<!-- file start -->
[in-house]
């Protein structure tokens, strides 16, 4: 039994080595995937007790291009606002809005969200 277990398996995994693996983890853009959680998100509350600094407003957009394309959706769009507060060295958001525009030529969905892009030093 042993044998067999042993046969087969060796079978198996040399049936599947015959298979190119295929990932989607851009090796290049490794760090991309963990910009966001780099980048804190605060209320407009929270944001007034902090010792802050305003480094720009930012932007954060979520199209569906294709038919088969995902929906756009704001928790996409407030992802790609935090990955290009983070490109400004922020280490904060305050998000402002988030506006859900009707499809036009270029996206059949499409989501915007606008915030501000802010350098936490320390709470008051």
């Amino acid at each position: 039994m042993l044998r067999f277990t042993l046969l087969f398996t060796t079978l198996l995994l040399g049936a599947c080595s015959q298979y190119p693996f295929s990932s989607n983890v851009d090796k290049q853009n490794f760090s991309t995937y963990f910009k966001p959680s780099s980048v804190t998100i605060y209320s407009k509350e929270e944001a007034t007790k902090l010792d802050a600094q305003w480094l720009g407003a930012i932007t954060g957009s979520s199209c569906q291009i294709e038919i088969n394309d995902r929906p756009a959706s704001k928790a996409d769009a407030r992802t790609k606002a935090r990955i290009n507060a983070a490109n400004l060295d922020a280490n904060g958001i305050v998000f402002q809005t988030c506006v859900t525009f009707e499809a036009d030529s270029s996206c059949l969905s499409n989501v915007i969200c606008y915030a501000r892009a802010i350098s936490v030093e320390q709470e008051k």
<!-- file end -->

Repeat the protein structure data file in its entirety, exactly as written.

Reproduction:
[in-house]
């Protein structure tokens, strides 16, 4: 039994080595995937007790291009606002809005969200 277990398996995994693996983890853009959680998100509350600094407003957009394309959706769009507060060295958001525009030529969905892009030093 042993044998067999042993046969087969060796079978198996040399049936599947015959298979190119295929990932989607851009090796290049490794760090991309963990910009966001780099980048804190605060209320407009929270944001007034902090010792802050305003480094720009930012932007954060979520199209569906294709038919088969995902929906756009704001928790996409407030992802790609935090990955290009983070490109400004922020280490904060305050998000402002988030506006859900009707499809036009270029996206059949499409989501915007606008915030501000802010350098936490320390709470008051």
């Amino acid at each position: 039994m042993l044998r067999f277990t042993l046969l087969f398996t060796t079978l198996l995994l040399g049936a599947c080595s015959q298979y190119p693996f295929s990932s989607n983890v851009d090796k290049q853009n490794f760090s991309t995937y963990f910009k966001p959680s780099s980048v804190t998100i605060y209320s407009k509350e929270e944001a007034t007790k902090l010792d802050a600094q305003w480094l720009g407003a930012i932007t954060g957009s979520s199209c569906q291009i294709e038919i088969n394309d995902r929906p756009a959706s704001k928790a996409d769009a407030r992802t790609k606002a935090r990955i290009n507060a983070a490109n400004l060295d922020a280490n904060g958001i305050v998000f402002q809005t988030c506006v859900t525009f009707e499809a036009d030529s270029s996206c059949l969905s499409n989501v915007i969200c606008y915030a501000r892009a802010i350098s936490v030093e320390q709470e008051k």